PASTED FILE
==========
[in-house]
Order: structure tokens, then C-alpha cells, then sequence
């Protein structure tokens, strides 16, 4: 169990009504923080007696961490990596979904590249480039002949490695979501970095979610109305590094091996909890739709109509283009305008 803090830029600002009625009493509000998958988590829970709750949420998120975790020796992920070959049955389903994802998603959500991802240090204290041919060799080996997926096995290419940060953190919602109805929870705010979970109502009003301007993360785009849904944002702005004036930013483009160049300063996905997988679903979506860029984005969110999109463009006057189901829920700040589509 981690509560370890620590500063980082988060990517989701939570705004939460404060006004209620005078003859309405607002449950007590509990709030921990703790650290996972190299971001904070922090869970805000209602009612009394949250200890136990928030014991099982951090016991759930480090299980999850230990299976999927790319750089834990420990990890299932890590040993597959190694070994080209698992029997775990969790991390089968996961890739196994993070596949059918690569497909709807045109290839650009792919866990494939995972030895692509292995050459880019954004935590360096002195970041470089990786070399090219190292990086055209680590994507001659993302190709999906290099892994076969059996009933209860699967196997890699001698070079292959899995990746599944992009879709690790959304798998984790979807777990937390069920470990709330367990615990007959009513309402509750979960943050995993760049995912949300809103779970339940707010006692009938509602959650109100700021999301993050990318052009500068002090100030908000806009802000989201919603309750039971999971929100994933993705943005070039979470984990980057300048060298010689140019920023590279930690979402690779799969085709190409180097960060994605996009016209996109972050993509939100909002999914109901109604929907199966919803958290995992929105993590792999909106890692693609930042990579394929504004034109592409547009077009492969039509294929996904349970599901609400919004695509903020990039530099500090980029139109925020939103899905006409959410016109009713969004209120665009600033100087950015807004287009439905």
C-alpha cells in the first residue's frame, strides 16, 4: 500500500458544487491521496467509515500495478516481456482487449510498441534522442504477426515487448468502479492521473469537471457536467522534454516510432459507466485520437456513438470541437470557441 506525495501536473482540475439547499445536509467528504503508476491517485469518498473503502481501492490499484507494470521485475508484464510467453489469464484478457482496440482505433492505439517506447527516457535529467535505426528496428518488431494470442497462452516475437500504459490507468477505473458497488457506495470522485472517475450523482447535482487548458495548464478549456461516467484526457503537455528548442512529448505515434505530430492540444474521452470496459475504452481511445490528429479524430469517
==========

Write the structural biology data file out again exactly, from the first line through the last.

[in-house]
Order: structure tokens, then C-alpha cells, then sequence
């Protein structure tokens, strides 16, 4: 169990009504923080007696961490990596979904590249480039002949490695979501970095979610109305590094091996909890739709109509283009305008 803090830029600002009625009493509000998958988590829970709750949420998120975790020796992920070959049955389903994802998603959500991802240090204290041919060799080996997926096995290419940060953190919602109805929870705010979970109502009003301007993360785009849904944002702005004036930013483009160049300063996905997988679903979506860029984005969110999109463009006057189901829920700040589509 981690509560370890620590500063980082988060990517989701939570705004939460404060006004209620005078003859309405607002449950007590509990709030921990703790650290996972190299971001904070922090869970805000209602009612009394949250200890136990928030014991099982951090016991759930480090299980999850230990299976999927790319750089834990420990990890299932890590040993597959190694070994080209698992029997775990969790991390089968996961890739196994993070596949059918690569497909709807045109290839650009792919866990494939995972030895692509292995050459880019954004935590360096002195970041470089990786070399090219190292990086055209680590994507001659993302190709999906290099892994076969059996009933209860699967196997890699001698070079292959899995990746599944992009879709690790959304798998984790979807777990937390069920470990709330367990615990007959009513309402509750979960943050995993760049995912949300809103779970339940707010006692009938509602959650109100700021999301993050990318052009500068002090100030908000806009802000989201919603309750039971999971929100994933993705943005070039979470984990980057300048060298010689140019920023590279930690979402690779799969085709190409180097960060994605996009016209996109972050993509939100909002999914109901109604929907199966919803958290995992929105993590792999909106890692693609930042990579394929504004034109592409547009077009492969039509294929996904349970599901609400919004695509903020990039530099500090980029139109925020939103899905006409959410016109009713969004209120665009600033100087950015807004287009439905």
C-alpha cells in the first residue's frame, strides 16, 4: 500500500458544487491521496467509515500495478516481456482487449510498441534522442504477426515487448468502479492521473469537471457536467522534454516510432459507466485520437456513438470541437470557441 506525495501536473482540475439547499445536509467528504503508476491517485469518498473503502481501492490499484507494470521485475508484464510467453489469464484478457482496440482505433492505439517506447527516457535529467535505426528496428518488431494470442497462452516475437500504459490507468477505473458497488457506495470522485472517475450523482447535482487548458495548464478549456461516467484526457503537455528548442512529448505515434505530430492540444474521452470496459475504452481511445490528429479524430469517